TML> Hannan, Gary L. Patterns of growth of clonal plants vary widely among and within species. The combination of developmental constraints and phenotypic plasticity interact, producing modified clone structures under different conditions. The resulting physical structure of clones influences resource exploitation, competitive interactions, and reproduction, among other processes. Iris lacustris produces a rhizome that generates a distinctive swollen apical region during each year of growth. This record of growth, flowering and branching can be used to reconstruct the growth of the clone over a period of 20 or more years. The structure of I. lacustris clones was examined to determine whether rhizome elongation, flowering and branching frequency vary across habitats in ways that might influence relative vegetative and sexual reproduction in this threatened species. I hypothesized that flowering frequency and associated branching would be greater in a sunny habitat than in a shady habitat, leading to a greater density of flowers and ramets in sunny sites. In two contrasting habitats supporting I. lacustris, annual growth of rhizomes was greater and flowers and branches were produced much more frequently in the sunny site than in the shady site. Flower development and branch formation were developmentally linked in both sites. Branch angle and survival of new branches were similar in the sunny and shady sites. The main structural effects of habitat differences, therefore, were on rhizome elongation and flower initiation, with concomitant lateral shoot formation, rather than on survival of new shoots. Under shady conditions, I. lacustris exhibited reduced sexual and asexual reproduction due to reduced initiation of flowering and vegetative shoots.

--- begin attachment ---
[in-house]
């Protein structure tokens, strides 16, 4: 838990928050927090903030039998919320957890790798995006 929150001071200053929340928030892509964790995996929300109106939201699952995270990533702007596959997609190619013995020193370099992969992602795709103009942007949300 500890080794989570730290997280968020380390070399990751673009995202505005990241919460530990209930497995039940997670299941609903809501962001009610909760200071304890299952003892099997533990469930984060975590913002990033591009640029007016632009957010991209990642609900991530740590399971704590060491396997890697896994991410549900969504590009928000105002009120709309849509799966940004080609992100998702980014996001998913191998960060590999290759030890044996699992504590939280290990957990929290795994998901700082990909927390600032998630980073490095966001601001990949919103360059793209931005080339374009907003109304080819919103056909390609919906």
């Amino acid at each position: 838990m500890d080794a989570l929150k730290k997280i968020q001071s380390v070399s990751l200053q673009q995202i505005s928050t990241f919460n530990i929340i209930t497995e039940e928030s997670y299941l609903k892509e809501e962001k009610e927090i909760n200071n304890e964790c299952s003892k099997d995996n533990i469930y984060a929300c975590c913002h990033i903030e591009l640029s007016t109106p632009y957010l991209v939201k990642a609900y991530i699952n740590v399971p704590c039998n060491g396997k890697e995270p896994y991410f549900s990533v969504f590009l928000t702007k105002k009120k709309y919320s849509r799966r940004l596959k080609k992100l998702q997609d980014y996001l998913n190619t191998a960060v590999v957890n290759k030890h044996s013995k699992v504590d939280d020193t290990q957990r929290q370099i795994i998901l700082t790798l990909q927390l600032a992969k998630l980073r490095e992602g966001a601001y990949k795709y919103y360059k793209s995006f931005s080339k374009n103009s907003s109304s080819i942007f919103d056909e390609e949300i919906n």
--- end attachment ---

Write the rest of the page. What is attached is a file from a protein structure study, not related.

Key words: architecture, clonal, development, growth, Iris lacustris, reproduction